The EU funded project MyNewGut is facilitating industries to develop healthy products whilst also actively identifying links between the gut microbiome and the risk of developing diseases. Researchers and industry are collaborating to enhance the understanding of how to influence the 300-3000 different species of bacteria. Want to know more about the project results, pro-/prebiotic ingredients, product applications or dietary interventions? Get in touch through the MyNewGut website or the contact form below.


1.     Timmerman, H., Koning, C., Mulder, L., Rombouts, F. and Beynen, A. (2004). Monostrain, multistrain and multispecies probiotics—A comparison of functionality and efficacy. International Journal of Food Microbiology, 96(3), pp.219-233.

2.     Saddam S. Awaisheh (2012). Probiotic Food Products Classes, Types, and Processing, Probiotics, Prof. Everlon Rigobelo (Ed.), InTech.

3.     Hooda, S., Swanson, KS., Fahey, GC. (2012). Prebiotic Mechanisms of Action [PowerPoint slides]. Retrieved from

4.     E. Scholz-Ahrens, K., Ade, P., Marten, B., Weber, P., Timm, W., A?il, Y., Glüer, C. and Schrezenmeir, J. (2007). Prebiotics, Probiotics, and Synbiotics Affect Mineral Absorption, Bone Mineral Content, and Bone Structure. The Journal of Nutrition, 137(3), pp.838S-846S.

5.     Nicolucci, A., Hume, M., Martínez, I., Mayengbam, S., Walter, J. and Reimer, R. (2017). Prebiotic Reduces Body Fat and Alters Intestinal Microbiota in Children With Overweight or Obesity. Gastroenterology. (In Press)

6.     Vandenplas, Y., Ludwig, T., Bouritius, H., Alliet, P., Forde, D., Peeters, S., Huet, F. and Hourihane, J. (2017), Randomised controlled trial demonstrates that fermented infant formula with short-chain galacto-oligosaccharides and long-chain fructo- oligosaccharides reduces the incidence of infantile colic. Acta Paediatr, 106: 1150–1158. 

7.     Rycroft, C., Jones, M., Gibson, G. and Rastall, R. (2001). A comparative in vitro evaluation of the fermentation properties of prebiotic oligosaccharides. Journal of Applied Microbiology, 91(5), pp.878-887.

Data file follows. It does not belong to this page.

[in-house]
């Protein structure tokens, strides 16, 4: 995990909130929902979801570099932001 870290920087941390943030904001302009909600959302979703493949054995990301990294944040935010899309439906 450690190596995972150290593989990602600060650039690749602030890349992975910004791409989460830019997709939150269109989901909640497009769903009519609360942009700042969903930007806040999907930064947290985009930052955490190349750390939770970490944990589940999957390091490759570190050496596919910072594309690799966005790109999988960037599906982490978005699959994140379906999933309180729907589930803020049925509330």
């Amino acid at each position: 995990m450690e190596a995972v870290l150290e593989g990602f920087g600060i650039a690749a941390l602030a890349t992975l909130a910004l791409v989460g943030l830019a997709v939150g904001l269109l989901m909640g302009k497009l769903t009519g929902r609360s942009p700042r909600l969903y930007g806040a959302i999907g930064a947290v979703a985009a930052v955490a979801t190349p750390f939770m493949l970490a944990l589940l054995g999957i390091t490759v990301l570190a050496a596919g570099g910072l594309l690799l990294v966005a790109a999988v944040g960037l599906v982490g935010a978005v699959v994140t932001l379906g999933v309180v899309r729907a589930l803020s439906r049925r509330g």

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MyNewGut an EU funded initiative

For whom: Health professionals and food producing enterprises, especially food producers in the dairy and bakery sectors. 

Objective: How the human gut microbiota influences obesity, behavioural- and lifestyle-related disorders.

Reason: Understanding how the gut microbiota affects the brain, metabolic and immune system can lead to the development of ingredients and food products for improving overall health and treating diseases.

Expected results: Scientific evidence that nutritional and lifestyle interventions can be used to control health and well-being. These results will be used to develop new pro-/prebiotic ingredients and products, as well as dietary recommendations. Such evidence will also be used to develop new strategies and EU policies on public health, and furthermore provide support for substantiating product health claims.

How: Building upon the expertise of world leaders in microbiology, omics- technologies, physiology, nutrition, immunology and the brain, and experimental and computational modelling, to implement a multi-disciplinary research program to establish the links between the microbiome and health, and identify specific dietary strategies to improve the long-term health of the population.

Areas of interest:  Human health, obesity, metabolic disorders, anxiety, depression, probiotics, prebiotics, disease reduction. 

When: From 2013 to 2018.

Funded by: European Union’s Seventh Framework Programme, with Grant Agreement no: 613979.

Partners: Thirty partners from 15 countries in Europe, North America, and Australasia, 21 RTD organizations, 6 industry partners and 3 associations.

Coordination: Yolanda Sanz, National Research Council (CSIC), Spain.

Contact: or get in touch via the form below.


Want to get more information about this topic?
Get in touch
Contact person:
Yolanda Sanz
Professor of Research
Institute of Agrochemistry and Food Technology (IATA) Spanish National Research Council (CSIC)